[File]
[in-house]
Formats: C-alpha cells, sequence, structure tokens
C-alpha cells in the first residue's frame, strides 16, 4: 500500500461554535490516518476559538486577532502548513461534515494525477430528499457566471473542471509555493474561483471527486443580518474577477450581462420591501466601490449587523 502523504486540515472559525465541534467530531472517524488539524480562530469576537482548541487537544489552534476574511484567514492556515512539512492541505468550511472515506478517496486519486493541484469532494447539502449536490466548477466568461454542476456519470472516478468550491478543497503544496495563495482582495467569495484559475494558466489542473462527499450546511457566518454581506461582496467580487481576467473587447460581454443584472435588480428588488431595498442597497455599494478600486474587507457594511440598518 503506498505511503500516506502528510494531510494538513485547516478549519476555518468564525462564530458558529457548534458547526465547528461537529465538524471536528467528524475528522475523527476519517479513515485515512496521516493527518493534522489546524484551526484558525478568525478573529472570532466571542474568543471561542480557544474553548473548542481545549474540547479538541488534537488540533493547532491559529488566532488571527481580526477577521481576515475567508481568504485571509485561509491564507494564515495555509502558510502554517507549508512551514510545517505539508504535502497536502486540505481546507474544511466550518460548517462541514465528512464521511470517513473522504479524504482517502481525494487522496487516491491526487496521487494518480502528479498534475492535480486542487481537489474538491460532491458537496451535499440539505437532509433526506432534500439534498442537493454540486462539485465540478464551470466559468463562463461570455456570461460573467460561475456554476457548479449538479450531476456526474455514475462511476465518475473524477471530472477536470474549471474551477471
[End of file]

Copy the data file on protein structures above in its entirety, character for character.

[in-house]
Formats: C-alpha cells, sequence, structure tokens
C-alpha cells in the first residue's frame, strides 16, 4: 500500500461554535490516518476559538486577532502548513461534515494525477430528499457566471473542471509555493474561483471527486443580518474577477450581462420591501466601490449587523 502523504486540515472559525465541534467530531472517524488539524480562530469576537482548541487537544489552534476574511484567514492556515512539512492541505468550511472515506478517496486519486493541484469532494447539502449536490466548477466568461454542476456519470472516478468550491478543497503544496495563495482582495467569495484559475494558466489542473462527499450546511457566518454581506461582496467580487481576467473587447460581454443584472435588480428588488431595498442597497455599494478600486474587507457594511440598518 503506498505511503500516506502528510494531510494538513485547516478549519476555518468564525462564530458558529457548534458547526465547528461537529465538524471536528467528524475528522475523527476519517479513515485515512496521516493527518493534522489546524484551526484558525478568525478573529472570532466571542474568543471561542480557544474553548473548542481545549474540547479538541488534537488540533493547532491559529488566532488571527481580526477577521481576515475567508481568504485571509485561509491564507494564515495555509502558510502554517507549508512551514510545517505539508504535502497536502486540505481546507474544511466550518460548517462541514465528512464521511470517513473522504479524504482517502481525494487522496487516491491526487496521487494518480502528479498534475492535480486542487481537489474538491460532491458537496451535499440539505437532509433526506432534500439534498442537493454540486462539485465540478464551470466559468463562463461570455456570461460573467460561475456554476457548479449538479450531476456526474455514475462511476465518475473524477471530472477536470474549471474551477471